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Get Points, for Thinking Beyond Points

Marketers constantly waffle about whether loyalty programs are effective at retaining shoppers and improving the customer experience. Notable loyalty programs like Target’s boom and bust, with new iterations emerging nearly every quarter. Given the ongoing need for new versions of many prominent rewards programs, some marketers might wonder if investing in loyalty programs is even worth it.

The answer? Good loyalty programs work. Bad programs don’t.

Today’s consumers want it all at the touch of a button — and they know they can usually get it. Customer demands are heightened along every aspect of the brand experience, including loyalty programs. If companies want to attract and retain loyal customers in a highly crowded and connected shopping landscape, they have to upgrade their loyalty strategies to meet evolving consumer expectations. Simply put, a great program provides a seamless experience across all touchpoints and will drive growth. If you’re just focusing on points, you’re just getting started – points alone won’t cut it.

If your brand is in the midst of a loyalty revamp, here’s what you need to keep in mind:

Communicate the value of your program

Gone are the days of the simple punch card. A strong branding strategy will make or break your loyalty program, and that starts with the name. Make it clear what your rewards program offers and why customers — new or existing — should join it. What will your customers get from membership? Status? Exclusive content? A more personalized experience? Whatever the value is, convey it clearly in your name.

For example, Hilton Honors associates its program with prestige and status, while Sephora Beauty Insider represents exclusivity and exciting content. My Best Buy® is personalized, while its predecessor, Best Buy Reward Zone™, was all about rewards. Remember: Price is the lowest bar now. You have to offer more than just good prices to compete, and you’ve got to communicate the value clearly.

Convenience is king

Regardless of what you’re offering customers, your loyalty program should deliver a more convenient, streamlined customer experience.

Kobie Marketing’s recent study on the state of loyalty in the age of the connected consumer shows that one in four shoppers won’t join a loyalty program if it requires too many purchases to earn and redeem points. Additionally, 26 percent of customers won’t join a loyalty program if it asks for too much information or takes too long to register.

In other words, no one wants to put forth undue effort to join and engage with your loyalty program. Rather, your loyalty program should make your brand experience even more seamless for customers.

Think about the Starbucks Rewards program: Besides racking up points for free drinks, customers use the program largely because it makes their lives easier — they order drinks ahead through the app and skip the morning coffee line. Amazon’s Prime membership, while not a traditional loyalty program, offers convenience at its core, promising free and fast shipping to any member.

Surprise and delight — beyond just low prices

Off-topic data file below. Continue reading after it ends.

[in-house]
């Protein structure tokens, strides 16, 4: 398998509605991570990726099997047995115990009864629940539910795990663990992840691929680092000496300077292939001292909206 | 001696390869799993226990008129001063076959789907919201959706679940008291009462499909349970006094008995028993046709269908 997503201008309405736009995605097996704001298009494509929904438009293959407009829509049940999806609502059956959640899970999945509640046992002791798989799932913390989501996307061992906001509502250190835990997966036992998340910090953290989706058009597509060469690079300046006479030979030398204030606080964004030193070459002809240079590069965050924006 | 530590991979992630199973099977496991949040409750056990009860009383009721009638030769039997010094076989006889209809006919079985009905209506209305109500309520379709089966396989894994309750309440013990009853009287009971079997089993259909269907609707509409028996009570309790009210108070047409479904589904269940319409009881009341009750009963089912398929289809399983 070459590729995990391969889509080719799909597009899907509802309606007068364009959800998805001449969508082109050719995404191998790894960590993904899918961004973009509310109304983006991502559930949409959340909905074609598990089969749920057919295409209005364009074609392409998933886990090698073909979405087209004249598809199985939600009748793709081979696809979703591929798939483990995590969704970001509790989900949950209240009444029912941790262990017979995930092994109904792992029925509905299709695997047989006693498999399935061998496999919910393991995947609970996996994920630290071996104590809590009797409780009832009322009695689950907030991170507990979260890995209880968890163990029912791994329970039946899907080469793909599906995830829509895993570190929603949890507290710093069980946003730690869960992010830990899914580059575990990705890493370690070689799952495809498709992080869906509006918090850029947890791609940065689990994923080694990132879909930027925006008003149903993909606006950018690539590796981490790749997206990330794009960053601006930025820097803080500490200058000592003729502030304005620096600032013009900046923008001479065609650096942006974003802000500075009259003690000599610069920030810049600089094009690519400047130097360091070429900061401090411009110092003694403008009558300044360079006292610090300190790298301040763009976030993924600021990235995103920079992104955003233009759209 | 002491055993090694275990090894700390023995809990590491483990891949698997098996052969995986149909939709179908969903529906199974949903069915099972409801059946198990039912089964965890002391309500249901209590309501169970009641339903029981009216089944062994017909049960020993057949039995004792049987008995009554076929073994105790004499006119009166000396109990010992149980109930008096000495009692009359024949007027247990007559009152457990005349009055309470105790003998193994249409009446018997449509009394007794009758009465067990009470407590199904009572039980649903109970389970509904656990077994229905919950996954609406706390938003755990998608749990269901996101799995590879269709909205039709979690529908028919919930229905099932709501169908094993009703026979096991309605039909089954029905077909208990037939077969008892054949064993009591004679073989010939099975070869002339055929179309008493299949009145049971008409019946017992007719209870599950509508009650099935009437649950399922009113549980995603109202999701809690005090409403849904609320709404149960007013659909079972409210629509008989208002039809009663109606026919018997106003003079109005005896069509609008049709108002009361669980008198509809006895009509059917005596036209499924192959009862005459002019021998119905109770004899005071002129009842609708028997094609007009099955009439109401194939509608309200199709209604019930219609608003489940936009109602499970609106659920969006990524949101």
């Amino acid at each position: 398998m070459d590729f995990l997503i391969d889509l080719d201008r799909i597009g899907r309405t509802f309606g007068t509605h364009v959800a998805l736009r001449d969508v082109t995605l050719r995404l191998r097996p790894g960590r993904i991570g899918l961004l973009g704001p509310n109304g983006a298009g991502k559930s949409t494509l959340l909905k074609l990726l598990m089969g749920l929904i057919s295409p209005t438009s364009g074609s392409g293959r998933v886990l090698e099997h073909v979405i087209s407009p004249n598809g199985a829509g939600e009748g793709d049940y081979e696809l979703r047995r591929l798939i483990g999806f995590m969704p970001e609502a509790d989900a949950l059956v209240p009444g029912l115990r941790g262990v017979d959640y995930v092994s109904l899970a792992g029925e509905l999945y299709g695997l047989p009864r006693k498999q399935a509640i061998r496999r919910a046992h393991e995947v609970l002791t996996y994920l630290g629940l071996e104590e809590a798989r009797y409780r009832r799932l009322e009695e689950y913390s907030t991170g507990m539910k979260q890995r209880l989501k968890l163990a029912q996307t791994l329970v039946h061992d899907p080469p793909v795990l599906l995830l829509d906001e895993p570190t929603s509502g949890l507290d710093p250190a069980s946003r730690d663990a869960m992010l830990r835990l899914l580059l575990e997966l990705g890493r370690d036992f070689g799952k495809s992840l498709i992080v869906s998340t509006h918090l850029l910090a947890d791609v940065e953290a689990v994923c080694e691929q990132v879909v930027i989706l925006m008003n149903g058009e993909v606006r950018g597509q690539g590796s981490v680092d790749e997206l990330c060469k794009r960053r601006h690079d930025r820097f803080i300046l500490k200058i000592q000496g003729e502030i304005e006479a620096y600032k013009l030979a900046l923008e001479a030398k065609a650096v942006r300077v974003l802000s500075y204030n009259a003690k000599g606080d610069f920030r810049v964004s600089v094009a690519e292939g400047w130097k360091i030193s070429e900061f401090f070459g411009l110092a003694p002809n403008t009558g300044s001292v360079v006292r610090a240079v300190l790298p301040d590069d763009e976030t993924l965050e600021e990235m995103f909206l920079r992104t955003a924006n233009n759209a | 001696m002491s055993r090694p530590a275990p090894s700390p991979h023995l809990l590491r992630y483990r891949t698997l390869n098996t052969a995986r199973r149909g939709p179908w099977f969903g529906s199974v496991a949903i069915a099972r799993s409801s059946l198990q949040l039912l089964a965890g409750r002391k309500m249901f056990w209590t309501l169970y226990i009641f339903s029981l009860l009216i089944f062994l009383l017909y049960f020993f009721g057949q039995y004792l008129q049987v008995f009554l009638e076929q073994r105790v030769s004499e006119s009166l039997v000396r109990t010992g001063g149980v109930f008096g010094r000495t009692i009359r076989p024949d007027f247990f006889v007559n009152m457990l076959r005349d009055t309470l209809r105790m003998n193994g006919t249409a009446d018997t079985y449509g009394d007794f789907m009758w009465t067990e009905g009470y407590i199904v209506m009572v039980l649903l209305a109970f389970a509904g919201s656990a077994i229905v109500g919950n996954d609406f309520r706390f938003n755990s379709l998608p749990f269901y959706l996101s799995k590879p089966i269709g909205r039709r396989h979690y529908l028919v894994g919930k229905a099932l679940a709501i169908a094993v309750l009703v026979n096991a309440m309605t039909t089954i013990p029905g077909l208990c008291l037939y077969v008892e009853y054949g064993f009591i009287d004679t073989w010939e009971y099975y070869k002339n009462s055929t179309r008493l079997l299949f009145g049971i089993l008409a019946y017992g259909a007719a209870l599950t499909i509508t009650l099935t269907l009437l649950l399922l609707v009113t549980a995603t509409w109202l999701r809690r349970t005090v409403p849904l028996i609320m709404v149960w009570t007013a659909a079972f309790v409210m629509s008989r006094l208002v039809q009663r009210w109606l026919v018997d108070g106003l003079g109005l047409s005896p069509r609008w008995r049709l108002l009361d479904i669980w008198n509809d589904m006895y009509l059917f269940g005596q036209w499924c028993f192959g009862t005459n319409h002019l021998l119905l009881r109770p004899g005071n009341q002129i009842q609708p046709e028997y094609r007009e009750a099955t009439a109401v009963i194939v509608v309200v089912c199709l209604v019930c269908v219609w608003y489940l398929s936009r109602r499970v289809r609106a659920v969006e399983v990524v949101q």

It’s not a surprise that price will always be top of mind for most consumers. The report also reveals that price is the most significant factor when it comes to what drives brand loyalty, with 35 percent of all respondents ranking it as most important.

And while this means loyalty programs should emphasize traditional discounts and rewards, it doesn’t mean it’s that easy. Get creative and engage throughout the entire customer journey: Instead of always offering simple discounts, consider offering free products that shoppers pick themselves or other personalized rewards. By surprising and delighting customers with exclusive gifts, you’ll provide more excitement and engagement for shoppers than a mere cash discount or dollars-off rewards. This means, brands need to think beyond the point of sales and focus on the full loyalty experience.

In the age of the connected consumer, expectations are higher across the board. The same strategies that worked for brands a decade ago won’t work today. It’s more important than ever to view loyalty outside just the point of sale to truly create a lifestyle connection with consumers. If you can use your loyalty program to make your customer experience easy, meaningful and relevant, you’ll stand out in a market that’s more crowded than ever.

Author: David Andreadakis

David Andreadakis is the Chief Strategy Officer, responsible for the loyalty strategy and business development at Kobie Marketing. Andreadakis has extensive experience analyzing the strategic and financial aspects of loyalty strategy and program development for clients and their customers, as well as providing insights that will help enhance Kobie’s design, analytical, behavioral and platform offerings. Prior to joining Kobie, Andreadakis was the Director of Strategy and Business Development at AIMIA and was tasked with ensuring the optimal selection of strategies and tactics to meet the needs of clients, as well as overseeing the design of these programs to drive maximum value. Before his time at AIMIA, Andreadakis worked in consulting and sales for global companies that included Oracle, American Express Financial Advisors and Acosta Sales and Marketing. His expertise in behavioral economics has been applied in marketing analytics and risk assessment software.

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